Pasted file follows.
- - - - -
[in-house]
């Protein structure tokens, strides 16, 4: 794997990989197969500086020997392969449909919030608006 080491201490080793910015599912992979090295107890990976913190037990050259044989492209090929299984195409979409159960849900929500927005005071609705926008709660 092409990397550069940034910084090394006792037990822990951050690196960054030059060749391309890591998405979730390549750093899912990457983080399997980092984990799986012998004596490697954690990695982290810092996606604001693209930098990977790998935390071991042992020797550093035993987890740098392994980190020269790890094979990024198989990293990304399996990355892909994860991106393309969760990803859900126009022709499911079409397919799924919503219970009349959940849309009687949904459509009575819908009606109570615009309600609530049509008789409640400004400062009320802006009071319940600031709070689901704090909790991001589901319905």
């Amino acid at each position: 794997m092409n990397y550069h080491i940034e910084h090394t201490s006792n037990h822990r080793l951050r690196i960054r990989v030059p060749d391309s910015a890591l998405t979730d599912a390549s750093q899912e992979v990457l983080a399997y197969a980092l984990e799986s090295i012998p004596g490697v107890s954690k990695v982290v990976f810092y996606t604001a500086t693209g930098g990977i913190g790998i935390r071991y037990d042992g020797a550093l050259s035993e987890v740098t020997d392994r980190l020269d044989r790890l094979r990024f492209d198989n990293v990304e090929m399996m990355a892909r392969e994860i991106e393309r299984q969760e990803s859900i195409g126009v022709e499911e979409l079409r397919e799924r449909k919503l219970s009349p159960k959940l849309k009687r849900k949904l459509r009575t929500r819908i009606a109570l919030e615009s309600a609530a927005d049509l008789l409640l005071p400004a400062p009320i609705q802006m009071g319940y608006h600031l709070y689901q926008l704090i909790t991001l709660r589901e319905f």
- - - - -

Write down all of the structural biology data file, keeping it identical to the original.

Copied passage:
[in-house]
């Protein structure tokens, strides 16, 4: 794997990989197969500086020997392969449909919030608006 080491201490080793910015599912992979090295107890990976913190037990050259044989492209090929299984195409979409159960849900929500927005005071609705926008709660 092409990397550069940034910084090394006792037990822990951050690196960054030059060749391309890591998405979730390549750093899912990457983080399997980092984990799986012998004596490697954690990695982290810092996606604001693209930098990977790998935390071991042992020797550093035993987890740098392994980190020269790890094979990024198989990293990304399996990355892909994860991106393309969760990803859900126009022709499911079409397919799924919503219970009349959940849309009687949904459509009575819908009606109570615009309600609530049509008789409640400004400062009320802006009071319940600031709070689901704090909790991001589901319905």
């Amino acid at each position: 794997m092409n990397y550069h080491i940034e910084h090394t201490s006792n037990h822990r080793l951050r690196i960054r990989v030059p060749d391309s910015a890591l998405t979730d599912a390549s750093q899912e992979v990457l983080a399997y197969a980092l984990e799986s090295i012998p004596g490697v107890s954690k990695v982290v990976f810092y996606t604001a500086t693209g930098g990977i913190g790998i935390r071991y037990d042992g020797a550093l050259s035993e987890v740098t020997d392994r980190l020269d044989r790890l094979r990024f492209d198989n990293v990304e090929m399996m990355a892909r392969e994860i991106e393309r299984q969760e990803s859900i195409g126009v022709e499911e979409l079409r397919e799924r449909k919503l219970s009349p159960k959940l849309k009687r849900k949904l459509r009575t929500r819908i009606a109570l919030e615009s309600a609530a927005d049509l008789l409640l005071p400004a400062p009320i609705q802006m009071g319940y608006h600031l709070y689901q926008l704090i909790t991001l709660r589901e319905f």